Enhancer activity changes after signaling/treatment - signaling responsive enhancers
Signaling pathways often cause changes in gene expression levels. Signaling-responsive enhancers direct these changes. STARR-seq allows assessing the underlying differences in enhancer activities by comparing genome-wide enhancer activity maps before and after signal induction. For example, steroid hormones regulate gene expression through their nuclear receptors, which bind to specific DNA motifs and act as transcription factors, thus influencing the activity of the bound enhancer. Using ecdysone signaling in D. melanogaster S2 and OSCs hundreds of hormone dependent, cell type-specific enhancers could be identified and their sequences characterized (Shlyueva 2014). The same experimental setup should also allow for the identification of enhancers downstream of other signaling pathways and enhancer activity changes upon small molecule treatments (e.g. Rathert 2015).
Assessing activity differences of different cis-regulatory genomes – comparative genomics
STARR-seq allows screening multiple cis-regulatory genomes in a single cell type, i.e. in the same trans-regulatory environment, enabling powerful comparative analyses of differential enhancer activities that arise from sequence variation.
Screening the genomes of 5 Drosophila species (spanning an evolutionary distance of 30-40 million years) in a single D. melanogaster cell type (S2) revealed that a large portion of D. melanogaster orthologous enhancers is functionally conserved, due to stabilizing turnover of TF motifs. Interestingly, functional enhancers can also be gained within relatively short evolutionary timespans without apparent adaptive selection, yet can be involved in changes of gene expression in vivo (Arnold & Gerlach 2014).
The above approach can be extended to studying sequence variation across different species, within selected populations (see e.g. Vockley 2015), or between DNA from healthy versus disease-tissue (e.g. in cancer) with respect to phenotypic variation or disease.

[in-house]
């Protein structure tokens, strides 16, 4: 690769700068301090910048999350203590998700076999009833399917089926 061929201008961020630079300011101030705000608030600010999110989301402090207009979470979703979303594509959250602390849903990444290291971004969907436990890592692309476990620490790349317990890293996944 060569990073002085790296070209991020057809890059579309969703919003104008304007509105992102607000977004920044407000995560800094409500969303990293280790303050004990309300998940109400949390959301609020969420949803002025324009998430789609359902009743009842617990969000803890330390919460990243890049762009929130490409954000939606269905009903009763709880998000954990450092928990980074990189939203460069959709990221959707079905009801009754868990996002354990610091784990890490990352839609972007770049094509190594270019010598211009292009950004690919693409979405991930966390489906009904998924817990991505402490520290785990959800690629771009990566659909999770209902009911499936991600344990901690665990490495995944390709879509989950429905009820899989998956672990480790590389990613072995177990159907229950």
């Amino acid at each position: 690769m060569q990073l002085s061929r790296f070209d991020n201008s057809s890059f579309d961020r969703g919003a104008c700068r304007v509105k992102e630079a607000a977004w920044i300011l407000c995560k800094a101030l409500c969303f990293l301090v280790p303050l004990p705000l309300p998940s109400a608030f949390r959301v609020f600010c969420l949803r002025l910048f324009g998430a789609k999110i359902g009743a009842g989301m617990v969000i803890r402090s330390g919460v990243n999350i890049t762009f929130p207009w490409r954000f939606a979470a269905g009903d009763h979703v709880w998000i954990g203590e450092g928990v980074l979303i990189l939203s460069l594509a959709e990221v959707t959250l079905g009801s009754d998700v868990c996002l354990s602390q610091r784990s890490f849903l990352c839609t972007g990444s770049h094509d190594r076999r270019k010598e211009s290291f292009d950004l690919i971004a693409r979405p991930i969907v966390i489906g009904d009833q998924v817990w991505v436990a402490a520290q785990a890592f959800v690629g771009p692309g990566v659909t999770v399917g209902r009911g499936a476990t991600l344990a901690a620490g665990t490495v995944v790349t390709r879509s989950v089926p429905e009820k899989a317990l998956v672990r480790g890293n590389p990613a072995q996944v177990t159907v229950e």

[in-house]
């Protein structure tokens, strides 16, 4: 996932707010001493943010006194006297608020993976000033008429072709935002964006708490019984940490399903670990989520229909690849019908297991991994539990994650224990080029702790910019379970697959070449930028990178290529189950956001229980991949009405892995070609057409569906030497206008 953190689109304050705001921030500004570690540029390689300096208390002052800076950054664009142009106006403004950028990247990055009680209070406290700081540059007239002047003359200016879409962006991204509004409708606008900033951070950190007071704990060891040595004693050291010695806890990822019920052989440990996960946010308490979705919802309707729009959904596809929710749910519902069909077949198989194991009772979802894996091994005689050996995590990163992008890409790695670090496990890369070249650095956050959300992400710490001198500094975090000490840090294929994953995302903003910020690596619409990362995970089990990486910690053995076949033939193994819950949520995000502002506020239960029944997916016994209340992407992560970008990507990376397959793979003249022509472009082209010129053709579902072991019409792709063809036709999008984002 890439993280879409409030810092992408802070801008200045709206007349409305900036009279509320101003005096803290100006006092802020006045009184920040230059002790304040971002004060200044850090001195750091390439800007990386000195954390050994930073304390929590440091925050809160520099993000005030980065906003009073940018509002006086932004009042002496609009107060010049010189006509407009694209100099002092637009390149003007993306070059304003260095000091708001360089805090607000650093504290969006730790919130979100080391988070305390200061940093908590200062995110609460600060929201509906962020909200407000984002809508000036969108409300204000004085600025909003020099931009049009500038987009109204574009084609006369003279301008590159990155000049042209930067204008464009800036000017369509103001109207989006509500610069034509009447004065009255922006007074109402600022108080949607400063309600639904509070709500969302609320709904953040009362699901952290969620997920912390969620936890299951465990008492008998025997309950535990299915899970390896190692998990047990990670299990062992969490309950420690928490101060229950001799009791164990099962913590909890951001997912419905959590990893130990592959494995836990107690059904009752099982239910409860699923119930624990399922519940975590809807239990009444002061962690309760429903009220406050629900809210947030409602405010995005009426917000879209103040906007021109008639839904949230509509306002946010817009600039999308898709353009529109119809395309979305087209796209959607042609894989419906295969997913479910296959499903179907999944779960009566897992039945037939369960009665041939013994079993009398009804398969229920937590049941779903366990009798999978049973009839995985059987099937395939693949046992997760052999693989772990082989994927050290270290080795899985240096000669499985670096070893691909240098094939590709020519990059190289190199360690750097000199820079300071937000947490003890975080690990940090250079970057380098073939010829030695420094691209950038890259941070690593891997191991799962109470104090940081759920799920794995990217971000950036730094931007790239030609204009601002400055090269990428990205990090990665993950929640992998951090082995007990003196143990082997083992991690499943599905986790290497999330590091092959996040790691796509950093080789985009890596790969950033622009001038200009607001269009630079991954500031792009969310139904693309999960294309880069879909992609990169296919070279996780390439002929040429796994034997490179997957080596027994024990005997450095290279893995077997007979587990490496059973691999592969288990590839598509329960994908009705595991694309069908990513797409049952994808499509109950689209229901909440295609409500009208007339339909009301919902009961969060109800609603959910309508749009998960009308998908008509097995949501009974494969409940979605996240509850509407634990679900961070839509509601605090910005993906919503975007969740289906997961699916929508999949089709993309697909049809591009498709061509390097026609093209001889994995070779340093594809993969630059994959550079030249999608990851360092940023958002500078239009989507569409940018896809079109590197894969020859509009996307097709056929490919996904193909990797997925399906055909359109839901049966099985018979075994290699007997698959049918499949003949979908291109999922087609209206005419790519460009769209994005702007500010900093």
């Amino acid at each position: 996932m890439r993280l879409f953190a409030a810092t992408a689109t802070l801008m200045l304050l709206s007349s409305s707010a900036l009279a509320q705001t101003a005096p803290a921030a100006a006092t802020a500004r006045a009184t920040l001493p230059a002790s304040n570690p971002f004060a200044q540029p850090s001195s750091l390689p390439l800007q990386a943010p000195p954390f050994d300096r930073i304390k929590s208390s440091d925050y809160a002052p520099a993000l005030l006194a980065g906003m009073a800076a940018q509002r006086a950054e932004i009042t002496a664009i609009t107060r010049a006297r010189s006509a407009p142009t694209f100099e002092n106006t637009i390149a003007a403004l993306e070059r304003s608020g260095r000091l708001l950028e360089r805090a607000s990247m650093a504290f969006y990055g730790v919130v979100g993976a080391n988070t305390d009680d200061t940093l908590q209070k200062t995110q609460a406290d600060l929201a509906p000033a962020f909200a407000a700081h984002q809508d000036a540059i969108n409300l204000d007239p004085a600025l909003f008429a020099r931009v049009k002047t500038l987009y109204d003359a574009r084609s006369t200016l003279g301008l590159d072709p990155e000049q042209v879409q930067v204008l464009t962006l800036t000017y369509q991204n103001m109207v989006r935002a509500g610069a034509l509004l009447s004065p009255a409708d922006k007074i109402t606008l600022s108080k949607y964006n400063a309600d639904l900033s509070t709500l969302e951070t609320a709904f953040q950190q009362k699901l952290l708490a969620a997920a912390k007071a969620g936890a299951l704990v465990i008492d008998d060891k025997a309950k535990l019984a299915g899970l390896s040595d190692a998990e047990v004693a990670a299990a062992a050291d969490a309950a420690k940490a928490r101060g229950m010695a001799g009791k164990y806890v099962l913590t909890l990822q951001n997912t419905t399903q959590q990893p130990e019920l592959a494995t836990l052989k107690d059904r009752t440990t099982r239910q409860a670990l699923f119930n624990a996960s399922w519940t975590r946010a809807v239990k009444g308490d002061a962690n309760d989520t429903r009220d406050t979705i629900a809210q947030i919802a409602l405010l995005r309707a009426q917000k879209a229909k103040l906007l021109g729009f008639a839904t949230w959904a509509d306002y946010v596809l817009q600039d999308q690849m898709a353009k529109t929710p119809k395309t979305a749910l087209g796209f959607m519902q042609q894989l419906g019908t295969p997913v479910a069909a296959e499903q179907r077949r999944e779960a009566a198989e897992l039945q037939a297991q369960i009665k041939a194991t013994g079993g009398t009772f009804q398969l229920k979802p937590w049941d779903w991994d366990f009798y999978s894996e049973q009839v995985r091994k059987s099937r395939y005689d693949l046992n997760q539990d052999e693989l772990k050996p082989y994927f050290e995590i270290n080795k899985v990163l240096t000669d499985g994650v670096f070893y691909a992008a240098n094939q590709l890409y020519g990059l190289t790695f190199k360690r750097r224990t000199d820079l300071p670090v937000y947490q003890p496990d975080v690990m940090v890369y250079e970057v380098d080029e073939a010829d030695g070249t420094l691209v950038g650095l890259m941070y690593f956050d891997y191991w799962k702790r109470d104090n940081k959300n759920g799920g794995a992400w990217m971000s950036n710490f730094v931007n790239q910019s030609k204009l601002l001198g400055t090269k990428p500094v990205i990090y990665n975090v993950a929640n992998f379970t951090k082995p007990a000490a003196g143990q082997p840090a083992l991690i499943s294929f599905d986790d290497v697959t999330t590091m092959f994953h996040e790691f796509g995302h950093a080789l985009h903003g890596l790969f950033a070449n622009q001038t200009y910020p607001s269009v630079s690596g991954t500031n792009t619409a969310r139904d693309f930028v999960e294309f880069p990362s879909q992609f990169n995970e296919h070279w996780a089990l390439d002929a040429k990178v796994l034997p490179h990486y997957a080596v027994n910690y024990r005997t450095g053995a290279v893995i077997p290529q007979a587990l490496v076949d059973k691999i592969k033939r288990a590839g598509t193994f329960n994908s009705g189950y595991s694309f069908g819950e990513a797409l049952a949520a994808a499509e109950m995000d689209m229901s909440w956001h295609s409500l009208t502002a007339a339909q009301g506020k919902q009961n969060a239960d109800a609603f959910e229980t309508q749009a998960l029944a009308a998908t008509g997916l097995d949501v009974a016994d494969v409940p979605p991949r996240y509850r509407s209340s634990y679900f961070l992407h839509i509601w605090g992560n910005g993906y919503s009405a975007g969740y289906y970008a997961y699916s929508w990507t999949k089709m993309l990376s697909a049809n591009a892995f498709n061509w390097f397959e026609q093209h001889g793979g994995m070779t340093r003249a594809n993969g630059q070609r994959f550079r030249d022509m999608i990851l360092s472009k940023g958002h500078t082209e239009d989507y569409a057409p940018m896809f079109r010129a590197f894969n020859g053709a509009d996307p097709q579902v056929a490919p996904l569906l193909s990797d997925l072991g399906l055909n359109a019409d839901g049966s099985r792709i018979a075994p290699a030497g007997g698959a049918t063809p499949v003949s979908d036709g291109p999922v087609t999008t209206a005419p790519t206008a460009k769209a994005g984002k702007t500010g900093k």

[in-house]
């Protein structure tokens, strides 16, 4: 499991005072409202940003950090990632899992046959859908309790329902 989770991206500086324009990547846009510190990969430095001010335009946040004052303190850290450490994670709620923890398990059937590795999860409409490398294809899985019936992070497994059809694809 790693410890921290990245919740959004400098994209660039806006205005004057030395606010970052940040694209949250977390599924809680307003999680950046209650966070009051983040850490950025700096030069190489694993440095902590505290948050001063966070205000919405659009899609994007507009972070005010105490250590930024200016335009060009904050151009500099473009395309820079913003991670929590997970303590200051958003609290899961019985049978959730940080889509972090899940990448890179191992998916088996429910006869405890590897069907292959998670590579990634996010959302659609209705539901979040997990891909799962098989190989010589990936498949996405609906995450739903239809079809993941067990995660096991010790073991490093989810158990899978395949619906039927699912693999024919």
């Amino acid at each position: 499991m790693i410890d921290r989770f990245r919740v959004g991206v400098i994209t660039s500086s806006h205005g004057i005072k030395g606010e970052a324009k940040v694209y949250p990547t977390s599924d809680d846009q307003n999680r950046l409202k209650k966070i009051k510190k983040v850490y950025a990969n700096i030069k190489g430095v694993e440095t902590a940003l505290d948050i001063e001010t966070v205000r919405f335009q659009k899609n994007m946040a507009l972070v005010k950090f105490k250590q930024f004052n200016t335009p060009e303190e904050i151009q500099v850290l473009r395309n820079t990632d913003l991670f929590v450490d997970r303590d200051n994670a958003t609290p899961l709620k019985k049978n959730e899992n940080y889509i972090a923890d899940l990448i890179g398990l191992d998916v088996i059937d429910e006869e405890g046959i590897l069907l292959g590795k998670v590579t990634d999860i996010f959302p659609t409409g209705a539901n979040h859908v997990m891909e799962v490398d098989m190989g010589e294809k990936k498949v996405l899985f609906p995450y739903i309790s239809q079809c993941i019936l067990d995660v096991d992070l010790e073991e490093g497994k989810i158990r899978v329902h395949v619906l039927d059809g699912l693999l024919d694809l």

Functional studies of basic mechanistic questions – enhancer/core-promoter
The functional readout and the defined setup of STARR-seq allows asking basic mechanistic questions of enhancer biology. For example, screening the entire fly genome by STARR-seq using different core promoters derived from either ubiquitously active housekeeping genes or from developmentally regulated and cell-type specific genes revealed thousands of enhancers that are specific to either of these two classes of core promoters (Zabidi & Arnold 2015). This suggests the existence of two major transcriptional programs, one for ubiquitous expression of housekeeping genes through ubiquitously active, promoter proximal enhancers and one for the expression of developmental and cell type-specific genes.
This work demonstrates that STARR-seq enables to answer longstanding and fundamental questions of gene regulation and additionally emphasizes the need for powerful functional enhancer assays.
- Content from Muerdter et al., Genomics 2015.